Highlights from M360 Africa: The way forward for digital health at scale – Part 2

August 14, 2018 | mHealth | Sub-Saharan Africa | Rwanda | Kim Viljoen

It’s always such a pleasure being in the same place as the digital health dreamers of the world – fortunately also the doers! It means that casual conversations over coffee always end with back of the napkin blue prints for changing the world. Although I’m not certain we quite nailed the recipe for that… yet… there were some great points raised in the health panel discussion (my colleague, Kate already shared a few key takeaways from that session in the latest mHealth blog) as well as in side conversations at the event that I’d like to share with you.

Governments need capacity building around digital health concepts. The role of government was discussed at length during the event. There is no longer a question of whether governments should be leading the digital health movement in their markets. As Kate mentioned in her blog, this was echoed by JP Nsengimana:

“The role of the government should then be to support these initiatives and create an enabling environment… leadership and coordination is needed to reduce overlap in this area…”

And actually, Olasupo Oyedepo shared a great quote with me from President Kagami himself that expressed the same sentiment: ‘…if the continent must develop, the countries should create the enabling environment for business to thrive.’ A great vision, but the concern is that many Ministries of Health are not in the position to lead the digital health industry with confidence and relevant expertise. Some Ministries of Health lack basic understanding of related terms or concepts and technologies. We’re yet to encounter a government that’s fully geared up to guide the industry along their digital health roadmap, let alone set the standards and regulations that enable interoperability between different solutions. Furthermore, the need for collaboration between different ministries introduces a new way of working with added complexities. The African Alliance of Digital Networks is one of the organisations that intends to support capacity building among governments through several strategies, but the rest of the industry has a role to play too:

  • Donors have a role to play by investing in capacity building activities for governments and funding organisations who can help governments navigate the more challenging aspects of implementing their digital health strategies and create internal advocates/champions for digital health. By financing activities that strengthen the capacity of governments, donors will be catalysing the growth of the entire digital health ecosystem in those markets. The goal should be to educate governments to the point where they are able to guide donors and other funders in making optimal investment decisions within their markets.
  • Private sector players, including mobile operators, need to play their part too. By sharing skills, expertise and resources to help position governments as digital health front runners private sector benefits from the strengthened relationship with government and an improved business environment with greater opportunity for scaling solutions nationally.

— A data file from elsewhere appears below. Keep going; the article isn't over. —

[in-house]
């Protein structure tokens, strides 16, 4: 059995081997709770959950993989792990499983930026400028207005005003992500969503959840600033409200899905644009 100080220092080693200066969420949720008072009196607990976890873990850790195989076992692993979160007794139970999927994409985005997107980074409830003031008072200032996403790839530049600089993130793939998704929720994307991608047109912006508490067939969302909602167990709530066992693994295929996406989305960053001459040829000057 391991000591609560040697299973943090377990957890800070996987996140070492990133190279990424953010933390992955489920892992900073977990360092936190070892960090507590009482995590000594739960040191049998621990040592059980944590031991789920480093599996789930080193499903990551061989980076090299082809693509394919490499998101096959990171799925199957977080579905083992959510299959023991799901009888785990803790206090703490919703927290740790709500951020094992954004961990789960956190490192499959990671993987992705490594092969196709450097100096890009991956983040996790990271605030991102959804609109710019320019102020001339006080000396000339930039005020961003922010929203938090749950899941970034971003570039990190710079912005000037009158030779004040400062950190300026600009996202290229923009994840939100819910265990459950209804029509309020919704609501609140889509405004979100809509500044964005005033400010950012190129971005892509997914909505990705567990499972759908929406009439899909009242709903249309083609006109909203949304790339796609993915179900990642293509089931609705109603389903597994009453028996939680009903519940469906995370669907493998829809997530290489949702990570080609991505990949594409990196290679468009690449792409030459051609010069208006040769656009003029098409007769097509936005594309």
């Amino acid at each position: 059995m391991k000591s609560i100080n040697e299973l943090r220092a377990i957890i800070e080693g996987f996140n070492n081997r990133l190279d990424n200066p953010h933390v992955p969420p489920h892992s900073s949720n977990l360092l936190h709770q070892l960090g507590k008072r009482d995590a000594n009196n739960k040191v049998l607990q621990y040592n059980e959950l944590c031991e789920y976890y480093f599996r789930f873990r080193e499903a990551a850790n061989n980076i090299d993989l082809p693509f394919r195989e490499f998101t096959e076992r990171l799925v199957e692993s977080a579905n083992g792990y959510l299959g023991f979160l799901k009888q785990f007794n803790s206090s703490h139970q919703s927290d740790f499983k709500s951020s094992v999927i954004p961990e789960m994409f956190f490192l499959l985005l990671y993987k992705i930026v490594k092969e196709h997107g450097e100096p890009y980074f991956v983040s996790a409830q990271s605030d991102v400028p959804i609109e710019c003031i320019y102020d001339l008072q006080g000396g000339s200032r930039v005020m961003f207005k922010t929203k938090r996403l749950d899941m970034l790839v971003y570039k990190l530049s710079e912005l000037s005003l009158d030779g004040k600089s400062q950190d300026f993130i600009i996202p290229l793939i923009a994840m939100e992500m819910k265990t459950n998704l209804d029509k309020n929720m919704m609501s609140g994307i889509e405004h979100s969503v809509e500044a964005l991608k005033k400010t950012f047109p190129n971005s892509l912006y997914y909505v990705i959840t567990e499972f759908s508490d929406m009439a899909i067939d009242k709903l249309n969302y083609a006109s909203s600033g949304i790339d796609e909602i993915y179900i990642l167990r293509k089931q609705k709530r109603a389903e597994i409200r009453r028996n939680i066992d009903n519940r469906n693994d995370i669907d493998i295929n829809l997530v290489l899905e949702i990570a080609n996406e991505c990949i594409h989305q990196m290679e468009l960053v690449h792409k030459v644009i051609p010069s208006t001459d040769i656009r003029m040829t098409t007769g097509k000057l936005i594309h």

• Private sector also needs to invest resources into building the business case for their solutions. Governments are not always well equipped to distinguish the benefit of one solution over another. Some capacity building or the development of relevant tools to support government along this process is required. Private sector needs to provide government with a rigorous assessment of the issues associated with existing methodologies or approaches and the potential return on investment (even demonstrated or predicted social return on investment) of the solution.
  • Private sector and broader digital health stakeholders need to provide evidence to add credibility to claims made in the business case – as an example, if the solution is claimed to save health workers time, historical data showing reduction in task duration when compared to traditional methods should be provided. Where possible, these benefits should always be quantified and a cost comparison to existing services should be provided. To reassure governments of the sound investment opportunity, private sector needs to detail potential risks associated with implementing the solution as well as the risk mitigation strategies employed.

These recommendations are by no means fully comprehensive, but they should get us all thinking in the right direction.

Let’s chat:
– Do you have any ideas around effective strategies or approaches for digital health capacity building for governments?
– Have you got any tips for building the evidence base or business case for digital health solutions for governments or other businesses?
– Any great resources we should look into as we build our understanding in this area?

Comment below or get in touch – mobilehealth@gsma.com

On Thursday, 30 August, the GSMA, in collaboration with the Global Digital Health Network, held a webinar on Digital health at scale: Key considerations for developing markets – Spotlighting the work of Mezzanine/Vodacom in Africa and Carlos Slim Foundation in Mexico. To find out what was discussed, click here to watch the presentation and download the slides.

Watch the presentation

Download the slides

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